Ever heard of Moxie? If not, it’s a soda based out of New England that’s been around for decades, and it features a taste that’s…um…very particular. People either adore Moxie or despise it, and if Moxie were a movie, it would be the wildly polarizing Don’t Look Up. I’ve seen viewers call it a masterpiece, witless, on par with Dr. Strangelove, painfully obvious, and so, so much more. 

To say that Don’t Look Up is a bad movie is to infer that it’s made offensively or without skill. Neither of those assessments is accurate, and McKay has made a satire that’s simultaneously funny and depressing. I started off my viewing chortling over a running gag regarding snacks and ended with a feeling of hopelessness. McKay’s pacing is solid, the editing is clever, and he’s made an undeniably good-looking movie. 

The worst thing I’d say about McKay’s film is that the tone is a little too pushy. I appreciate that Don’t Look Up has a distinct point of view, and that it’s a comedy dedicated to punching upwards and not down. McKay and David Sirota know that after decades of inattention and stupidity, the United States leads the world in its inability to solve big problems. Their comet is a metaphor for the climate crisis and the response (or lack thereof) to the pandemic. I get that, and I give them credit for a screenplay that’s often very funny and very moving. But that tone issue…well, imagine you’re having drinks with a very intelligent friend. They’re angry about an issue and you agree completely with them. However, they need to be very, very clear as to all the reasons they’re angry, and you start to want to grab them by the ears and yell, “JESUS CHRIST, DO YOU NOT UNDERSTAND THAT I AGREE WITH YOU?” Occasionally, McKay and Sirota’s script gets like that.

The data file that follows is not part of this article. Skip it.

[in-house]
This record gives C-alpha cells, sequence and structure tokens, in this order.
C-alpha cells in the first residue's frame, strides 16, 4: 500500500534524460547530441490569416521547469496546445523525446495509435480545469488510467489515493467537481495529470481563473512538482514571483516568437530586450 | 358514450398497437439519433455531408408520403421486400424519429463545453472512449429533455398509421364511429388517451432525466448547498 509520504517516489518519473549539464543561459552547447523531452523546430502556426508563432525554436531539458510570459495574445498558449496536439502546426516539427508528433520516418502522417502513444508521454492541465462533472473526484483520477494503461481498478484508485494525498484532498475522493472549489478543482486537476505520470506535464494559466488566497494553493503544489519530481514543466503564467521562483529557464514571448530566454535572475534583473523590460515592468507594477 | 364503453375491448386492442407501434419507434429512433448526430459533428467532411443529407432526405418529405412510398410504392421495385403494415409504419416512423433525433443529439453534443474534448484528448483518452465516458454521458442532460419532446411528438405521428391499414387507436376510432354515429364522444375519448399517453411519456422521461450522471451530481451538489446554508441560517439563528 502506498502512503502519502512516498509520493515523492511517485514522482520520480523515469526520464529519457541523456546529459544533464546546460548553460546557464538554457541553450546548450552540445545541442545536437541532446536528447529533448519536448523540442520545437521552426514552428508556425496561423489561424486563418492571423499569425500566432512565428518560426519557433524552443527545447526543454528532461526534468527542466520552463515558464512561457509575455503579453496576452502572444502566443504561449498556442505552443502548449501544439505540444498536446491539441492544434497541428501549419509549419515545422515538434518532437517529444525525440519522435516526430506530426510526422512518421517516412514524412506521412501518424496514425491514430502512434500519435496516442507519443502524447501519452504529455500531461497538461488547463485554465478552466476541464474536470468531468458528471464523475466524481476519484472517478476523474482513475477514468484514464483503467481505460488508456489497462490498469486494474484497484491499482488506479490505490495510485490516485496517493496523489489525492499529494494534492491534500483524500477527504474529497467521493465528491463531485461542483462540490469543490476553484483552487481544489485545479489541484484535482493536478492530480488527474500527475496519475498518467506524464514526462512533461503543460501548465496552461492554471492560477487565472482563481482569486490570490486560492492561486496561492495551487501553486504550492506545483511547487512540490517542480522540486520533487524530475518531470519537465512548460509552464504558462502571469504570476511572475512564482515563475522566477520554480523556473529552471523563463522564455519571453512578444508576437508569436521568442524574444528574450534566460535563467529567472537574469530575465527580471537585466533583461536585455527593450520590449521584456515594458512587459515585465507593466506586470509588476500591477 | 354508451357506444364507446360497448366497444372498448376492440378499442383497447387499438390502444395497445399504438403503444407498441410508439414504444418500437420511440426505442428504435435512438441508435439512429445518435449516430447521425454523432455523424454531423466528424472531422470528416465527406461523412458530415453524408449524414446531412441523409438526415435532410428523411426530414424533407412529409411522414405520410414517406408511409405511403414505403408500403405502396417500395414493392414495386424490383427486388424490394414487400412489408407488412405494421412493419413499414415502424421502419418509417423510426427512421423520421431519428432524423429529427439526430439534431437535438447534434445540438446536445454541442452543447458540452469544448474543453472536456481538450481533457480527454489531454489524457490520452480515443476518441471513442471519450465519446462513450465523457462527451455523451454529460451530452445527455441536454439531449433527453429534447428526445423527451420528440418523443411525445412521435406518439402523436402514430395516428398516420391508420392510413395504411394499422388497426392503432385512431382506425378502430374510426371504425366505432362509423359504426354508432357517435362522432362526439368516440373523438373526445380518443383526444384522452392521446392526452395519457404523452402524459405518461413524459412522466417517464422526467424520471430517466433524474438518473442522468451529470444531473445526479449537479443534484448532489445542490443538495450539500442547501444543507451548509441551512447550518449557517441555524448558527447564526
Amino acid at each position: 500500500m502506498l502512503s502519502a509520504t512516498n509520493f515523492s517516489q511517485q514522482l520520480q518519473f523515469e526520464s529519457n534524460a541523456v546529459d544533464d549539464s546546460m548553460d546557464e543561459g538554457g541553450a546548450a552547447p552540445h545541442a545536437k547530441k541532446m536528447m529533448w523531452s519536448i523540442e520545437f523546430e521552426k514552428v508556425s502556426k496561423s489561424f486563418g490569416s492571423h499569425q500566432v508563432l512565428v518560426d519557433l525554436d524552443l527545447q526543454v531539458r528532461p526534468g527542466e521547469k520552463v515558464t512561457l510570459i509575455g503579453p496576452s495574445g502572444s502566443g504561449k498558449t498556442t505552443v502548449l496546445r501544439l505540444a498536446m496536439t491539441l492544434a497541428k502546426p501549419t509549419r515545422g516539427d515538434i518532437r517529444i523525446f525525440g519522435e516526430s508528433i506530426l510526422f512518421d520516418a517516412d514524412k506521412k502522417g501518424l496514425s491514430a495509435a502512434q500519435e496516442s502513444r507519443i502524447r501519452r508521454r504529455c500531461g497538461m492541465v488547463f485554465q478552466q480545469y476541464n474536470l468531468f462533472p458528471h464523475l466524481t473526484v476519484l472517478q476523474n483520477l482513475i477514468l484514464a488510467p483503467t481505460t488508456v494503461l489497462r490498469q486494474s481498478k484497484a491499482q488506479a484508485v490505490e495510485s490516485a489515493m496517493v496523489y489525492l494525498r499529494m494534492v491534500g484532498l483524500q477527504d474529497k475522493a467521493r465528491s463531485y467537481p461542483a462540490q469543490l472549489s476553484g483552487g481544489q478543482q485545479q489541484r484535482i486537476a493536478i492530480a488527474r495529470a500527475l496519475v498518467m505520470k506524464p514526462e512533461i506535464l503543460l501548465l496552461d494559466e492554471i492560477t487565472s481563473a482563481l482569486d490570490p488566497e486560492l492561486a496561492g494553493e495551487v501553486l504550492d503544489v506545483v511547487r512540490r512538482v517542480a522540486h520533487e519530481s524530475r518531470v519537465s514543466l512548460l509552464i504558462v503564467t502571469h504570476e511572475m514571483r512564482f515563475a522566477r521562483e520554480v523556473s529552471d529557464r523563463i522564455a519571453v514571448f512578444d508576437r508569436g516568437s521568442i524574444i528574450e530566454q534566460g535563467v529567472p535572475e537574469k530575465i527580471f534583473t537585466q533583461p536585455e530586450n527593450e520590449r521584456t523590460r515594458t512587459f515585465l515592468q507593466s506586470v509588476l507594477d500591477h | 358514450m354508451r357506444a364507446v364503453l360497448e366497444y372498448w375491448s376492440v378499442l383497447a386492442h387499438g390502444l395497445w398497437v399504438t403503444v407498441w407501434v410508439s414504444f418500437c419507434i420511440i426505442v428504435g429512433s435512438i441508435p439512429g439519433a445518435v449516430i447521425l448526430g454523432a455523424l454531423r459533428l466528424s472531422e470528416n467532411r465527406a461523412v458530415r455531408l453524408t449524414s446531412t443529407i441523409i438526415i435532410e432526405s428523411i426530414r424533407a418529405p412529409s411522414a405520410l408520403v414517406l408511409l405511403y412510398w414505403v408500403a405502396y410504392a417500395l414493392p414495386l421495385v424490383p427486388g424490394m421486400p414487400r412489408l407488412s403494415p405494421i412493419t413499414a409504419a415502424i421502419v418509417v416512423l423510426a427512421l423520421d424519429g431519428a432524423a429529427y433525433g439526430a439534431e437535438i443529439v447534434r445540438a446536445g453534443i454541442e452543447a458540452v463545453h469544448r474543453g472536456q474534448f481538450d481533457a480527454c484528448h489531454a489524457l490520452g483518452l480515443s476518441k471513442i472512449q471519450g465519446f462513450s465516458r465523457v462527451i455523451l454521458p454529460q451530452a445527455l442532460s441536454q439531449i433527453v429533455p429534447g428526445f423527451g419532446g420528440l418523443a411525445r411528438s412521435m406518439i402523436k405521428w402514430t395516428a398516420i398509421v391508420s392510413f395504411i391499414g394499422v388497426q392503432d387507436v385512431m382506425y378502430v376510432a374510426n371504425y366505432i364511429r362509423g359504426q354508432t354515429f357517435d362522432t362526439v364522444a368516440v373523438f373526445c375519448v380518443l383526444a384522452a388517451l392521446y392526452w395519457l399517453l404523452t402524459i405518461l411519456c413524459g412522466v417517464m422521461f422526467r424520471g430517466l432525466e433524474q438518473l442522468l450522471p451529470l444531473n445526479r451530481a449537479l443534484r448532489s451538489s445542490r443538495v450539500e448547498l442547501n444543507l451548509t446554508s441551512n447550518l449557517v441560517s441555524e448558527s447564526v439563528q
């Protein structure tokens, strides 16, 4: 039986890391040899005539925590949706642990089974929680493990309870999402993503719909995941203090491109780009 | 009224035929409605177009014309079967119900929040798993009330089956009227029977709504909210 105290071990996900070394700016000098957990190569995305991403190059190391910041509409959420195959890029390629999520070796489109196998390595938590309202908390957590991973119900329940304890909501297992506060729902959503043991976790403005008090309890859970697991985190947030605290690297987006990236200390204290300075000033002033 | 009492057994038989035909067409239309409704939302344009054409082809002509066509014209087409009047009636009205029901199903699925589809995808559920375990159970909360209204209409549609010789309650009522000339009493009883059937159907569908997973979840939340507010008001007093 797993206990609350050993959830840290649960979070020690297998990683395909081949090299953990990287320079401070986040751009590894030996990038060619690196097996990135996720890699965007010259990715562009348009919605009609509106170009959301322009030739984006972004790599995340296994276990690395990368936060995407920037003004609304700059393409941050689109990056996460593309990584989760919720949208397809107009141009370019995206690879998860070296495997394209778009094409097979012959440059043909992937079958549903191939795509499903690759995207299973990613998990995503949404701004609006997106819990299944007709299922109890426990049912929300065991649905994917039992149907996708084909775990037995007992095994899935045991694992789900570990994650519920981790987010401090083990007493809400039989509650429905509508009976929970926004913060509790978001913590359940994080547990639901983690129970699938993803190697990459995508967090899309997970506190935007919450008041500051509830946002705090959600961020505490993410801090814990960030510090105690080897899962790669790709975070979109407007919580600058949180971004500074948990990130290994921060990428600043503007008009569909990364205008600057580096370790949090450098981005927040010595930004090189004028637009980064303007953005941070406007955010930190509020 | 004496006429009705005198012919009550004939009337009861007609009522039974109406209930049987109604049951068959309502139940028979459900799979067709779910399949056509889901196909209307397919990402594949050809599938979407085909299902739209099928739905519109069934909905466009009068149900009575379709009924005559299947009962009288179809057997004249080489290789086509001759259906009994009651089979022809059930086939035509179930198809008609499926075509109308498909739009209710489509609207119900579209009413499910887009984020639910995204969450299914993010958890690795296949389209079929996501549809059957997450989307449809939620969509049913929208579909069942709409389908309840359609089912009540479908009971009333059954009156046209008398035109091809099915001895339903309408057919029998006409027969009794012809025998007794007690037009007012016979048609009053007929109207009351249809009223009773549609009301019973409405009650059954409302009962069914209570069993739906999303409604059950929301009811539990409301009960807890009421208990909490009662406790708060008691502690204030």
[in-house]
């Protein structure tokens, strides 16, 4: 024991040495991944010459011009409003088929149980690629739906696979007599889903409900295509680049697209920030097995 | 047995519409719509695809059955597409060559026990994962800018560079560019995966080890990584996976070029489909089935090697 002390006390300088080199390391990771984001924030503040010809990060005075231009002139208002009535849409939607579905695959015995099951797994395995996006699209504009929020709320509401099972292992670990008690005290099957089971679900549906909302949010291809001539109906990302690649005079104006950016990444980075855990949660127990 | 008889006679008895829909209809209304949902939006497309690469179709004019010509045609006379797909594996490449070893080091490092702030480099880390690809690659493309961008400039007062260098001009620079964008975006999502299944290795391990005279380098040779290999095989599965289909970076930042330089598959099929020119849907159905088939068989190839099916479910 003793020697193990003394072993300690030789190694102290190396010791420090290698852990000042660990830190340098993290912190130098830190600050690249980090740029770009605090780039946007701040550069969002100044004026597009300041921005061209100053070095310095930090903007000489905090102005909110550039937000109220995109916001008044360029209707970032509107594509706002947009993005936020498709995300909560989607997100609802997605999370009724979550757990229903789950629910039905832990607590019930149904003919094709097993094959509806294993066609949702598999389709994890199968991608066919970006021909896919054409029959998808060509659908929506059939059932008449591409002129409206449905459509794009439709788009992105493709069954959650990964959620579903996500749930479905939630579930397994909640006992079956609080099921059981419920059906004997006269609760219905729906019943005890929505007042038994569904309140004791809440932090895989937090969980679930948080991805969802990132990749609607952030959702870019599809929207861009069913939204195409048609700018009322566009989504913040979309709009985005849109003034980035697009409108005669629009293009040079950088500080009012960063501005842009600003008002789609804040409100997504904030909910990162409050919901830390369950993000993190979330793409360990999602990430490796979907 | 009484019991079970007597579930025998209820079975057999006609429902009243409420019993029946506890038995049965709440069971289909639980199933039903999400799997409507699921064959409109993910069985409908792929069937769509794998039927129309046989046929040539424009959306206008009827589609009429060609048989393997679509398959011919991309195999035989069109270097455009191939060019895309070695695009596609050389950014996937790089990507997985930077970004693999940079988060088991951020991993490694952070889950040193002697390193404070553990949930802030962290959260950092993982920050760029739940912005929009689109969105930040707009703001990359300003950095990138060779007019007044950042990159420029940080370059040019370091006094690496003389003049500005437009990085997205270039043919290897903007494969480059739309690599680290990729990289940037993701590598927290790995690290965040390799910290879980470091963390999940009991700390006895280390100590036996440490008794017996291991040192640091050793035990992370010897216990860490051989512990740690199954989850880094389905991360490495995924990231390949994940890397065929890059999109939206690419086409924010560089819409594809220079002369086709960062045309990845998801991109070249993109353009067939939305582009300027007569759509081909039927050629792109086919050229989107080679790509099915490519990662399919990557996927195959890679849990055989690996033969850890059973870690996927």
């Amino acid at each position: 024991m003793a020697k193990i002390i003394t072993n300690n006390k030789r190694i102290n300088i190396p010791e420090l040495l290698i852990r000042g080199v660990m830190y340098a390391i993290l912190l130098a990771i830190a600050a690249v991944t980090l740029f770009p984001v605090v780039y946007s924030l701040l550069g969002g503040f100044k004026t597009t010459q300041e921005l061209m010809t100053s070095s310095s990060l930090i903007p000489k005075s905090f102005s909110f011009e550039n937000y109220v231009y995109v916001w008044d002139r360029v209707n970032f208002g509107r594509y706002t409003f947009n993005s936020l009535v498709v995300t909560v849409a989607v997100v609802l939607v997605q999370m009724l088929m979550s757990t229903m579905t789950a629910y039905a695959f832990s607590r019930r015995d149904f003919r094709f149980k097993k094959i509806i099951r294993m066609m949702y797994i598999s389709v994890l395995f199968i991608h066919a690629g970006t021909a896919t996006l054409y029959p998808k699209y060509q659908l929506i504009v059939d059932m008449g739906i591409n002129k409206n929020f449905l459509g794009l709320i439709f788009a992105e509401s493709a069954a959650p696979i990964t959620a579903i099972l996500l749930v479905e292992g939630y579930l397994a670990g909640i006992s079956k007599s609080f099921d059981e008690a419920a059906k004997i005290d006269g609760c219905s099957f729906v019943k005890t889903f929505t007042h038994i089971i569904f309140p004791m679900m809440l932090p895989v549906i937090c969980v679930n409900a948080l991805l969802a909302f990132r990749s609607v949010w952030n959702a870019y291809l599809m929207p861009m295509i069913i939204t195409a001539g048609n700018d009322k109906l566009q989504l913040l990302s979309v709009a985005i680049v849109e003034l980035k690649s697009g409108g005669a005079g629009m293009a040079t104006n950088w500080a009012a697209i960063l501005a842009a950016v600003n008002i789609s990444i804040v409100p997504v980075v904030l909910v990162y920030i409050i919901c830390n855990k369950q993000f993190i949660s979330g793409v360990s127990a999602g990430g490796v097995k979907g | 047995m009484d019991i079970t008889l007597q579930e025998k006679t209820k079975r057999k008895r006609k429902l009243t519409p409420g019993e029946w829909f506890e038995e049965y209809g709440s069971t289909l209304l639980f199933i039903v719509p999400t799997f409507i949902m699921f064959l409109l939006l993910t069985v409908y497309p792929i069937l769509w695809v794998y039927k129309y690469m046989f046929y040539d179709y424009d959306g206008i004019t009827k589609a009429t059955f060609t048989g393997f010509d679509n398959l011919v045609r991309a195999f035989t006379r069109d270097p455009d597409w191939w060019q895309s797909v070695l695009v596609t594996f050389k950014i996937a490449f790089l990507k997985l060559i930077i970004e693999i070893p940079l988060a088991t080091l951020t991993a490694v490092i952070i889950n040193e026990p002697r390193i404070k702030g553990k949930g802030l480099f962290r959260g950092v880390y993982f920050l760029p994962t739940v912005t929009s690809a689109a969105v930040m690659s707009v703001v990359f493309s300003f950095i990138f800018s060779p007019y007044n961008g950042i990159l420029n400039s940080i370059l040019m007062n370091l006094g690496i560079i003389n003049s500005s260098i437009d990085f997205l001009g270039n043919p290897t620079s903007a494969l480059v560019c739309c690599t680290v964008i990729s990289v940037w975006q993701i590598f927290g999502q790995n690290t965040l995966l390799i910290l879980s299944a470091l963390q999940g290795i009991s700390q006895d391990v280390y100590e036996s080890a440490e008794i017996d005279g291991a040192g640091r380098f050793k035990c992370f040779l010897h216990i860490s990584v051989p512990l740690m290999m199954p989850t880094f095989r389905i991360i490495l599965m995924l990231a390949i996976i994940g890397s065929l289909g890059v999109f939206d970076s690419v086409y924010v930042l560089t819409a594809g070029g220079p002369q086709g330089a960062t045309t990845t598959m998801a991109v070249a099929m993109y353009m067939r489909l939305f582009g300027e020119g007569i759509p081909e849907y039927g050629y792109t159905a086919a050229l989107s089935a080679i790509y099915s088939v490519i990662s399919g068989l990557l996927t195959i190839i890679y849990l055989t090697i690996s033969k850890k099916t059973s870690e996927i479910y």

From top to bottom, the cast is filled with some of the best actors alive, and they all do good work. Jennifer Lawrence doesn’t often get a chance to do comedy. It’s a shame since she’s very good at it. As Kate, her frustration (and eventual eruption) is palpable toward the people in power who can’t be bothered to take an obvious catastrophe seriously. Meryl Streep plays President Orlean with broad Trumpian notes, wondering how news of the comet will affect the midterms. Leonardo DiCaprio is the calm and reasonable center of the film. He’s mostly playing the straight man here,** and doesn’t get a chance to go as broad as Jonah Hill or Tyler Perry. That’s okay since he needs to be the “realistic” contrast to the cartoonish vapidness of the rest of the cast.

Don’t Look Up is the last of my reviews I’ll write in 2021, and the first you’ll read in 2022. Despite other reviewers calling it obvious, shrill, and smug, it remains one of the best films of the year 2021. It’s a flawed but necessary film that reminds us of one hard truth, like it or not. Sometimes there’s no justice. There’s just us.

*Is it a disaster satire? A disastire?

**I wish DiCaprio would do more comedy, particularly in light of his astounding physical comedy in The Wolf of Wall Street.

Tim has been alarmingly enthusiastic about movies ever since childhood. He grew up in Boulder and, foolishly, left Colorado to study Communications in Washington State. Making matters worse, he moved to Connecticut after meeting his too-good-for-him wife. Drawn by the Rockies and a mild climate, he triumphantly returned and settled down back in Boulder County. He's written numerous screenplays, loves hiking, and embarrassed himself in front of Samuel L. Jackson. True story.